- We continue to remind investors that global equities have returned, on average, 7.96% annually over the past 10 years. With that being said, it is extremely rare for the market to realize this return in a given year. More common are wider returns. For example, this year’s decline (21.14% year-to-date through October) stands in stark contrast to average yearly gains of more than 20% in 2019, 2020, and 2021.
- In the bond market, continued momentum behind Federal Reserve policy actions contributed to modestly higher rates and, unfortunately, moderately lower bond prices. Investment grade bonds have fallen by 15.72% and remain a beaten-down asset class in 2022.
Federal Reserve Action Beginning to Fix Economic Imbalances
The Federal Reserve raised rates by another 0.75% this past week, which brought the overnight “Fed Funds Rate” to 3.75%, up from 0% at the start of the year. The pace of these hikes is truly historic. While it is unclear when the rate hike cycle will stop, our analysis suggests that we are closer to the end than the beginning. Although the end of a rate hike cycle typically accompanies an economic slowdown, average returns over the subsequent two years historically have been strong. Looking at rate hike cycles since 1987 over the two years after rate hikes stopped, the average annualized U.S. stock and bond returns are 11.89% and 9.00%, respectively.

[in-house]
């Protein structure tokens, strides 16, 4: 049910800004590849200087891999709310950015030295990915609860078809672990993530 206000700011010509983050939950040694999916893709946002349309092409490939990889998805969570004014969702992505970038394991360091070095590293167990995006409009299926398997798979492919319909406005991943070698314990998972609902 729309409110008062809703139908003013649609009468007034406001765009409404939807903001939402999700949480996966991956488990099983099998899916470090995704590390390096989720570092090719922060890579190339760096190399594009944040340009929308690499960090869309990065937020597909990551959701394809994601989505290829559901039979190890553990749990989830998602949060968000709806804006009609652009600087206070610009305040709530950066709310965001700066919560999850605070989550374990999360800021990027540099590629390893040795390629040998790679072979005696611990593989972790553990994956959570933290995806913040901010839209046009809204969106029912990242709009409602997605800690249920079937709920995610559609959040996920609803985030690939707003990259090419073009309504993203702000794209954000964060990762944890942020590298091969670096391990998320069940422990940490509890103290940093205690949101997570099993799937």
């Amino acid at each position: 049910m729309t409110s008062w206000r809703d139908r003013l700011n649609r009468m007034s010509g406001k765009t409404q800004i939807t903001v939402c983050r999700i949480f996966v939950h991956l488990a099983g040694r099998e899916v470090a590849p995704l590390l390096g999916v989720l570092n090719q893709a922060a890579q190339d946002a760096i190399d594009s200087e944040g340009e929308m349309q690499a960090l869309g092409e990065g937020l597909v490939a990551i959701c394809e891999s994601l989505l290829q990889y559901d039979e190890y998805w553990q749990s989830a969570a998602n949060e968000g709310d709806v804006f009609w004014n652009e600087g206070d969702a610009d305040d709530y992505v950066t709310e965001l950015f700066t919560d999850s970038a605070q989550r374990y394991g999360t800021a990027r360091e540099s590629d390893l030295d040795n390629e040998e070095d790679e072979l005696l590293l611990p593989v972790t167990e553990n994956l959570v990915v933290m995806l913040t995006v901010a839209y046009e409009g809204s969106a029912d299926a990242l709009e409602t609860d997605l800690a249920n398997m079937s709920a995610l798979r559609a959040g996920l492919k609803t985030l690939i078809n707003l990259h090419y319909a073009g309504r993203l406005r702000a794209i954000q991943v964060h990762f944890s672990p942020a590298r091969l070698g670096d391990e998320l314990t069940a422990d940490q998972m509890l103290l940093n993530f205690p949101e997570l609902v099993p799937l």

As the Fed continues to work quickly, the U.S. central bank is pushing interest rates higher than some sectors can absorb, with the ultimate goal of fixing economic imbalances.
Two key economic imbalances that the Fed’s action has impacted are labor and housing. A year ago, it was extremely difficult for businesses to find qualified labor. At the same time, every house for sale was seemingly in a bidding war. Below are some notes on the progress toward balancing each of those two markets:
- Labor: The number of job openings hit a new record in March of 2022 but has started to roll over. In recent months, the number of job openings has fallen, and the sectors with the greatest demand are beginning to see some signs of labor supply re-emerging.